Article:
Miskien is Leopold Scholtz (Die Burger 29 Nov 2007) ten minste in hierdie opsig reg as hy in antwoord op van der Ross aanvoer, vanuit sy boekkennis, "In die algemeen is dit dikwels so dat 'n sosiaal-ekonomiese stryd agter 'n taalstryd tuisgaan". In sy aanhaling van grepe uit die geskiedenis van die Afrikaners se taalstryd, die Vlaamse stryd, de Tjegge asook, in sy woorde, die van die "inheemse Indiane", in Latyns Amerika, bied hy gronde aan vir sy punt dat die koloniste meermale taal gebruik het om inheemse groepe uit te buit en dat daar dus wel 'n verband bestaan tussen armoede en taaldiskriminasie. Wat hy egter gerieflik weglaat, is die stuk geskiedenis van hoe Afrikaans self ontwikkel het as 'n taal van die verdrukker. Inderdaad, daar is 'n verband. Wat ons egter verder moet byvoeg is dat die heil nie noodwendig lê in die taal, Afrikaans soos ons dit vandag ken, as sodanig nie. Die ontwikkeling van Afrikaans geskied binne 'n bepaalde sosiale konteks, en een stroom het begin waar bruin slawe in die smeltkroes van Oosterse, Afrika en Europese kulture 'n nuwe verdrukte-kultuur ontwikkel het (teenoor die koloniale kultuur)- 'n kultuuurskat wat egter die laaste paar eeue voordurend gevorm is deur die konteks, in verskeie skakeringe. Die proses sal voortgaan hier in Afrika; net soos die voorgaande fermentering van Afrikaanse kultuur sal voortgaan in Engeland, Kanada en Perth, in Australië (en daar ander name kry). Die elites en maghebbers sal ook voortgaan om hierdie lewendige gisting te wil beheer (naam te gee) en inspan om hul ideologieë te verkoop, of om politieke mag te mobiliseer en te behou. Die sleutel lê egter in die erkenning van hierdie selfbewuste hibriede identiteit waar Afrikaans onmiskenbaar 'n integrale deel is van die 'mix', maar waar ons heil opgesluit lê in die diepere waardes en hartsstories.. die breër kultuurskat wat voortleef en ons betrokkenheid en geleidelike opgang in die ekonomie, wetenskap en tegnologie dryf.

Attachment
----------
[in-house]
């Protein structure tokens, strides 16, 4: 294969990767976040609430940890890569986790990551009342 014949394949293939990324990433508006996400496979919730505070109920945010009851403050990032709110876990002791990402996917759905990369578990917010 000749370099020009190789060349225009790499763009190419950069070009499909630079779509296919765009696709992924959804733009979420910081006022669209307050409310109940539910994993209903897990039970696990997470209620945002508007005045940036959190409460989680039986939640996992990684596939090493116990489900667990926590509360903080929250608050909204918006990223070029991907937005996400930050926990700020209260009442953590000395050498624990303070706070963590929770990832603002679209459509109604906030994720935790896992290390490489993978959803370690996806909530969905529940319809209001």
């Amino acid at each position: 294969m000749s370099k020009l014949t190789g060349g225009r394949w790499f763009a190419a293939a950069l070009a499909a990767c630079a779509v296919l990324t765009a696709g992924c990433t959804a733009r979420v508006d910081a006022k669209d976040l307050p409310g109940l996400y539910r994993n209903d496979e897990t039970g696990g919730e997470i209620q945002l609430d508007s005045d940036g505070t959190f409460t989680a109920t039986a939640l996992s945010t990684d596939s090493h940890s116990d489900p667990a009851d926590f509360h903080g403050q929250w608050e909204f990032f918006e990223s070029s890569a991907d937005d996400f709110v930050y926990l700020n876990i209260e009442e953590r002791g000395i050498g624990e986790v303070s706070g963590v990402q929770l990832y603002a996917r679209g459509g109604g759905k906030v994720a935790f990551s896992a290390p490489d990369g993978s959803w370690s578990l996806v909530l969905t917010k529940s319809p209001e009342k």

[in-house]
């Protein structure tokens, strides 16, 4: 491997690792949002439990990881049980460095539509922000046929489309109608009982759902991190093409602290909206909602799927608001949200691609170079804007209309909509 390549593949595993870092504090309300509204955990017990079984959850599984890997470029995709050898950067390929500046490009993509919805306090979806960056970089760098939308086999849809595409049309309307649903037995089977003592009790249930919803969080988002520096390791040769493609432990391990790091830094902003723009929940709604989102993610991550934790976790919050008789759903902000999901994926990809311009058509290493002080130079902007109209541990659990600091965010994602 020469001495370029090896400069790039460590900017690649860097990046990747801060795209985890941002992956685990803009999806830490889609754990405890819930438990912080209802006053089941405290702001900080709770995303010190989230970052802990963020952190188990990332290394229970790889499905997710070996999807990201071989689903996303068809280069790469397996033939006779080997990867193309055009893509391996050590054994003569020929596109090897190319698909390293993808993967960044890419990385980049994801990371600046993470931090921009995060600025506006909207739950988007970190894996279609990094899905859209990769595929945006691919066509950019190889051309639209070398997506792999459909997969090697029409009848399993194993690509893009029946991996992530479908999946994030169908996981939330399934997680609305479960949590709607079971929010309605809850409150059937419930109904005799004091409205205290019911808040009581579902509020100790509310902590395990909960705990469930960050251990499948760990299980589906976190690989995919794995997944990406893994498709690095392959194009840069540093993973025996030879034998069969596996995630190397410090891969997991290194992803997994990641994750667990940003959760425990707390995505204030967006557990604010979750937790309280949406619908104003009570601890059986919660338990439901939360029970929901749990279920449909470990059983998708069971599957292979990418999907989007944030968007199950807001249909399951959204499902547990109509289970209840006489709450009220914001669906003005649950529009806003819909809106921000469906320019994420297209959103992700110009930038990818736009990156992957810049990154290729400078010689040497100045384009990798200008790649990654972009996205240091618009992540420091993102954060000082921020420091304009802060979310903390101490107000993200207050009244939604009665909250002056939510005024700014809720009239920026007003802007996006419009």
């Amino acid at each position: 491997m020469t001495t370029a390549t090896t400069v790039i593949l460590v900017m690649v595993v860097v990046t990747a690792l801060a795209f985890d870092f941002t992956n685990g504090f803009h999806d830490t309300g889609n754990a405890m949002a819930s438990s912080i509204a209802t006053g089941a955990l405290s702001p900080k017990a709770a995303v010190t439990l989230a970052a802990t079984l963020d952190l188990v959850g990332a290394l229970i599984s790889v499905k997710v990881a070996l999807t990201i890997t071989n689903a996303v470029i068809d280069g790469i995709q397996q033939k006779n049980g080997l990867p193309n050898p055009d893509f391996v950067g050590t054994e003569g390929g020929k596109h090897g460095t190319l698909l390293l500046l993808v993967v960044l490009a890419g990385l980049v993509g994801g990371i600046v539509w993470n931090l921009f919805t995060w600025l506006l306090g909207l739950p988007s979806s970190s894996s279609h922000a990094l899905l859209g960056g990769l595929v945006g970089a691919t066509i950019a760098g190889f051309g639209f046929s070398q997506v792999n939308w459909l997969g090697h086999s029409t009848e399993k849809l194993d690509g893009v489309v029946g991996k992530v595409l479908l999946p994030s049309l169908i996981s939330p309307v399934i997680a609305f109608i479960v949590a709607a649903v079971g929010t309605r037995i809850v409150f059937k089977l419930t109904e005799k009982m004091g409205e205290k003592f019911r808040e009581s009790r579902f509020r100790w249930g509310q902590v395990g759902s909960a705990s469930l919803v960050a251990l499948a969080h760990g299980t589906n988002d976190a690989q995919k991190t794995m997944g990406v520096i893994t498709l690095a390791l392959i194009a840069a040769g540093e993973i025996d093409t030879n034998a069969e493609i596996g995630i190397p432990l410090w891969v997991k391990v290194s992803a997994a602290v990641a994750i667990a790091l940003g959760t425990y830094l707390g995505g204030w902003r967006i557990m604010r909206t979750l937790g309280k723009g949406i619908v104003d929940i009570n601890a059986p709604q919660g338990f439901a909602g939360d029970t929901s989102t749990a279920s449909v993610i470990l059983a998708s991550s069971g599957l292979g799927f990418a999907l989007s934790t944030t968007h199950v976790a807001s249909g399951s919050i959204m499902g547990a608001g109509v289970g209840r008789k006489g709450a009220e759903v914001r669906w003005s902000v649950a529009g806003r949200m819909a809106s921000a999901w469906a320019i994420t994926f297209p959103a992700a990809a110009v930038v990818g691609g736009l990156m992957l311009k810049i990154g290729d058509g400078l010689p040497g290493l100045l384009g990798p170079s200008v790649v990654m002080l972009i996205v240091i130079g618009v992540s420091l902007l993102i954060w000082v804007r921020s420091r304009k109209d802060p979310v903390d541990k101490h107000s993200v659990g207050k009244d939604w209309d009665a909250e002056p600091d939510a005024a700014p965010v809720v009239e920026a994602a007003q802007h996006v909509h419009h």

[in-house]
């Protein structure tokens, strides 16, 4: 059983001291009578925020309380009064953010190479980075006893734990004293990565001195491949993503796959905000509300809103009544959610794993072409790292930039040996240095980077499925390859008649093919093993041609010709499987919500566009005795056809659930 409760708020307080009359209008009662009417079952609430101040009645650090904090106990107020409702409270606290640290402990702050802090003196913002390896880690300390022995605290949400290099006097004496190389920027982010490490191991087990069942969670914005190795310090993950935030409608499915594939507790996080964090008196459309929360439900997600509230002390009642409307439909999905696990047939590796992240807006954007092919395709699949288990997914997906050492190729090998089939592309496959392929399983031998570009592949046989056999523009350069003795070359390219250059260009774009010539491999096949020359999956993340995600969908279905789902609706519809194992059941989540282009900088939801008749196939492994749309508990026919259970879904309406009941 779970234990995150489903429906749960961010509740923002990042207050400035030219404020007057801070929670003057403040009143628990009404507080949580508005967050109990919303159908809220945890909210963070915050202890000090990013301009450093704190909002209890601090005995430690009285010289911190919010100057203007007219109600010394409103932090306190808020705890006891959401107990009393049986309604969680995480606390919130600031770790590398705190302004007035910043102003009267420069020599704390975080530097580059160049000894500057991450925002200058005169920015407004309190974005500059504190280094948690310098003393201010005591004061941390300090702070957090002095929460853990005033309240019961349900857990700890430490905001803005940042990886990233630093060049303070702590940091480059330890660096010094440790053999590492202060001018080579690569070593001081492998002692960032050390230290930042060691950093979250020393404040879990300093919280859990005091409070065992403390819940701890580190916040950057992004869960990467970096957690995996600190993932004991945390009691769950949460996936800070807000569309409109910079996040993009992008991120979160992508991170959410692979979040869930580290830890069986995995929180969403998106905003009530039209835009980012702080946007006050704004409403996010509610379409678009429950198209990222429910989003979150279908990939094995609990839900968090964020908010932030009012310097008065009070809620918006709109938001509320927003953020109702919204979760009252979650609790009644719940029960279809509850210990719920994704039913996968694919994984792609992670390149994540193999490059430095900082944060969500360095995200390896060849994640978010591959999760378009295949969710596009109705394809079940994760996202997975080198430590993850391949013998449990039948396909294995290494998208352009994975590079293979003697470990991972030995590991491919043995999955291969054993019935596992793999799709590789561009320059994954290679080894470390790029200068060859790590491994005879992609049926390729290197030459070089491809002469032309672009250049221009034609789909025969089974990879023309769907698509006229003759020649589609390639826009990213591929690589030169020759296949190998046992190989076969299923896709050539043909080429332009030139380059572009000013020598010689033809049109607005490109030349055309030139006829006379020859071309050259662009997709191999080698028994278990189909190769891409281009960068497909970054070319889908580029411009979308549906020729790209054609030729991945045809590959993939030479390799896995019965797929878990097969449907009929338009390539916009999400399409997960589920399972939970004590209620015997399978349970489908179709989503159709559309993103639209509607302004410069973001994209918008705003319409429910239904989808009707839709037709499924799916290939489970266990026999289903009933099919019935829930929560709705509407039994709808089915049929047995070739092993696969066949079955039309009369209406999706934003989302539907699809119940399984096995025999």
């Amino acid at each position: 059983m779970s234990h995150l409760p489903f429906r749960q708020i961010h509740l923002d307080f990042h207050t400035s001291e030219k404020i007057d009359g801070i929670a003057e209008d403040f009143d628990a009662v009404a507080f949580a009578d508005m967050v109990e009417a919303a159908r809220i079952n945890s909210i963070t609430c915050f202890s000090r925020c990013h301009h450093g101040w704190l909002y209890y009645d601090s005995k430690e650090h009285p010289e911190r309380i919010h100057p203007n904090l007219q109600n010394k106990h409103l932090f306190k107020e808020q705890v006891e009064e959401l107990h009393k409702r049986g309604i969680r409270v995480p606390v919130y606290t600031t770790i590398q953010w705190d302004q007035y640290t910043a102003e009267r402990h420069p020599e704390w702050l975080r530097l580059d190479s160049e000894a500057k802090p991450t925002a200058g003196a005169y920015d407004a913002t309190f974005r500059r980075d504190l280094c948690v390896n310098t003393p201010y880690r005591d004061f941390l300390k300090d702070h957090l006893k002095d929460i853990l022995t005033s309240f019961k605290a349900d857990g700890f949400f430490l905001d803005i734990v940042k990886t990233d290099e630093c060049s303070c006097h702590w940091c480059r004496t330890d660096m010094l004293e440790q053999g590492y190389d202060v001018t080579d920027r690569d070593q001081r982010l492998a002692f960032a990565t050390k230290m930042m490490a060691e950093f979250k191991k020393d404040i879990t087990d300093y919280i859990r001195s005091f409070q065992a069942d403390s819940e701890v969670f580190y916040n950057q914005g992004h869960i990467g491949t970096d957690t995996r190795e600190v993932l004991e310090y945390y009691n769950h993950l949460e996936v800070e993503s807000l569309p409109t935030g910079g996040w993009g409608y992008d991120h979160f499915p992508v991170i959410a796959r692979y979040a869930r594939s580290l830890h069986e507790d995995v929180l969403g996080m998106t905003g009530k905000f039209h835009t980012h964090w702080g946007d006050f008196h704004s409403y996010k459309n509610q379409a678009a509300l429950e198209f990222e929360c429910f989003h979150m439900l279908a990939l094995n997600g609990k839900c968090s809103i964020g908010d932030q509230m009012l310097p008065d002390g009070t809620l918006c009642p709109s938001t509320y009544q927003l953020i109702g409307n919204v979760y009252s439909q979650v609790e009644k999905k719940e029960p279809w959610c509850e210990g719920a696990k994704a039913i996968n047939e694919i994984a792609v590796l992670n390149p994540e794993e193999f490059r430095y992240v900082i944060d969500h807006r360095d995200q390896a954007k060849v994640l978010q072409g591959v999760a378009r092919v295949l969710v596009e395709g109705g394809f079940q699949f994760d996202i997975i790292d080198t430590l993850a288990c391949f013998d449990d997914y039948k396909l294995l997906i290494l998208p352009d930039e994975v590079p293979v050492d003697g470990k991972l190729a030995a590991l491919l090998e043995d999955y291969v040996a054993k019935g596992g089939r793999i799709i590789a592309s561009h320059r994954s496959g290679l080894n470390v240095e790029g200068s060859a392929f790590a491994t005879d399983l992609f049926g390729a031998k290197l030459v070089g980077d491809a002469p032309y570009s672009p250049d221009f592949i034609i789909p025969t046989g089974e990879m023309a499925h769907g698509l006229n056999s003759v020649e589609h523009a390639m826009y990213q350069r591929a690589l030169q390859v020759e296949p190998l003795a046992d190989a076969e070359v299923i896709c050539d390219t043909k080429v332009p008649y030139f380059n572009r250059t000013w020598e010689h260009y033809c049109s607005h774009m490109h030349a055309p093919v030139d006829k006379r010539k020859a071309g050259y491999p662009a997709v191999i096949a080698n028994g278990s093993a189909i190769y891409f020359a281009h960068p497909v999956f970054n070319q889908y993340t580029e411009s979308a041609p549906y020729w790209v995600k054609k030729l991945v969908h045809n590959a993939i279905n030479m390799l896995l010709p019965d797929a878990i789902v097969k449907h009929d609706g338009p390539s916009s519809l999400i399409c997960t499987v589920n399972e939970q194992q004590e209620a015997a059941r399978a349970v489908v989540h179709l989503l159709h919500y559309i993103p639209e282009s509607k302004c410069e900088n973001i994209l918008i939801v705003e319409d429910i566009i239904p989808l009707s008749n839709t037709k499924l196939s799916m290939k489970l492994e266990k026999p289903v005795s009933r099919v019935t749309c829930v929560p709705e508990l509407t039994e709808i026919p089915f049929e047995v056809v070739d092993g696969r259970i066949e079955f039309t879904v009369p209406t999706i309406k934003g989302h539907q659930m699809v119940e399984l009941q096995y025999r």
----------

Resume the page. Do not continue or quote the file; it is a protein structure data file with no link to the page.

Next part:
Saturday, December 1, 2007